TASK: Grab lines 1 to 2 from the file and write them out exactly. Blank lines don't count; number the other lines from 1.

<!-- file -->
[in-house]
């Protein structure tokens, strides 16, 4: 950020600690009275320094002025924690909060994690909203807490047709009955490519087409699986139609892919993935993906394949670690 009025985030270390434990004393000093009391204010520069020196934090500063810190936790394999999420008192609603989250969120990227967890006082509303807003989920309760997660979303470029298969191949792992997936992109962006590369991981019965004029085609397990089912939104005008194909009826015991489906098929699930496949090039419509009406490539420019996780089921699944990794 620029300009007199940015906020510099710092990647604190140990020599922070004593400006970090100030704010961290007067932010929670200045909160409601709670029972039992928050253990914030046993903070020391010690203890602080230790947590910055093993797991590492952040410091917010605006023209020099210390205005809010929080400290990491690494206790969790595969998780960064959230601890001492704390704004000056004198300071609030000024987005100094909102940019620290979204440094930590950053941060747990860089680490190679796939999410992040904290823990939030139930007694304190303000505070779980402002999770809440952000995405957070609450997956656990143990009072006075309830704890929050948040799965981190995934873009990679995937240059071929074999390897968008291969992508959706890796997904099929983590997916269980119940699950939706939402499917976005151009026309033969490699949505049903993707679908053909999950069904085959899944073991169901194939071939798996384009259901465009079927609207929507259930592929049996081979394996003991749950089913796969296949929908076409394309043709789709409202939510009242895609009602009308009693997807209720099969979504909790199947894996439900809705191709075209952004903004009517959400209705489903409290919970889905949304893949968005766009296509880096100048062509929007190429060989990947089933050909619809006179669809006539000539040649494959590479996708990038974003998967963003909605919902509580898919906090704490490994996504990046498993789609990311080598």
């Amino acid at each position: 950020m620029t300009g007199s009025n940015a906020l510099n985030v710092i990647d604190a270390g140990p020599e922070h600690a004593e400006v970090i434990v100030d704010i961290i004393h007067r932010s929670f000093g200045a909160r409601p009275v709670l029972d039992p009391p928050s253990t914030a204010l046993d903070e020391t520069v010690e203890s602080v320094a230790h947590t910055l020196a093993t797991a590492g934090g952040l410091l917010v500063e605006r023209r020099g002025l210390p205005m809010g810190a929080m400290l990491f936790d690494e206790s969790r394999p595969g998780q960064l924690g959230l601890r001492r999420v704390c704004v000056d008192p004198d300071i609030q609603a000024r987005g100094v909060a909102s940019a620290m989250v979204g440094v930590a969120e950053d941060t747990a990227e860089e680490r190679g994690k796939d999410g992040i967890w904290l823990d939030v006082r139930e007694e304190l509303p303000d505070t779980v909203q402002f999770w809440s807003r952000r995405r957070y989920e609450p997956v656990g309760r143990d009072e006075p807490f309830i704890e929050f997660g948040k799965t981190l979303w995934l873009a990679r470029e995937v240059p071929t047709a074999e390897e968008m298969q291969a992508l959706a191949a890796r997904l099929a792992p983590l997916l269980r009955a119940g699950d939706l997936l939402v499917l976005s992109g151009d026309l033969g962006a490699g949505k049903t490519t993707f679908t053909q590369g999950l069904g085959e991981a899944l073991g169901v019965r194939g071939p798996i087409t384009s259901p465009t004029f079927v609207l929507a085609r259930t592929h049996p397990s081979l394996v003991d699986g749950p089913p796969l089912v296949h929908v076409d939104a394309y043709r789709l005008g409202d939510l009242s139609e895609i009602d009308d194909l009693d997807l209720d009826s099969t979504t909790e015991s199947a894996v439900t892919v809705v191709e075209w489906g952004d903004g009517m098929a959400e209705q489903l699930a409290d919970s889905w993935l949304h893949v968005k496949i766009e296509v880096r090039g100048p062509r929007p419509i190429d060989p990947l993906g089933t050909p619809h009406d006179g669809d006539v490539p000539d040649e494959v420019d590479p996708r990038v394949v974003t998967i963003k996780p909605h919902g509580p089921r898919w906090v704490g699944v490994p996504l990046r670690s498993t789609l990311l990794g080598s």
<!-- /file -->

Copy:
[in-house]
């Protein structure tokens, strides 16, 4: 950020600690009275320094002025924690909060994690909203807490047709009955490519087409699986139609892919993935993906394949670690 009025985030270390434990004393000093009391204010520069020196934090500063810190936790394999999420008192609603989250969120990227967890006082509303807003989920309760997660979303470029298969191949792992997936992109962006590369991981019965004029085609397990089912939104005008194909009826015991489906098929699930496949090039419509009406490539420019996780089921699944990794 620029300009007199940015906020510099710092990647604190140990020599922070004593400006970090100030704010961290007067932010929670200045909160409601709670029972039992928050253990914030046993903070020391010690203890602080230790947590910055093993797991590492952040410091917010605006023209020099210390205005809010929080400290990491690494206790969790595969998780960064959230601890001492704390704004000056004198300071609030000024987005100094909102940019620290979204440094930590950053941060747990860089680490190679796939999410992040904290823990939030139930007694304190303000505070779980402002999770809440952000995405957070609450997956656990143990009072006075309830704890929050948040799965981190995934873009990679995937240059071929074999390897968008291969992508959706890796997904099929983590997916269980119940699950939706939402499917976005151009026309033969490699949505049903993707679908053909999950069904085959899944073991169901194939071939798996384009259901465009079927609207929507259930592929049996081979394996003991749950089913796969296949929908076409394309043709789709409202939510009242895609009602009308009693997807209720099969979504909790199947894996439900809705191709075209952004903004009517959400209705489903409290919970889905949304893949968005766009296509880096100048062509929007190429060989990947089933050909619809006179669809006539000539040649494959590479996708990038974003998967963003909605919902509580898919906090704490490994996504990046498993789609990311080598």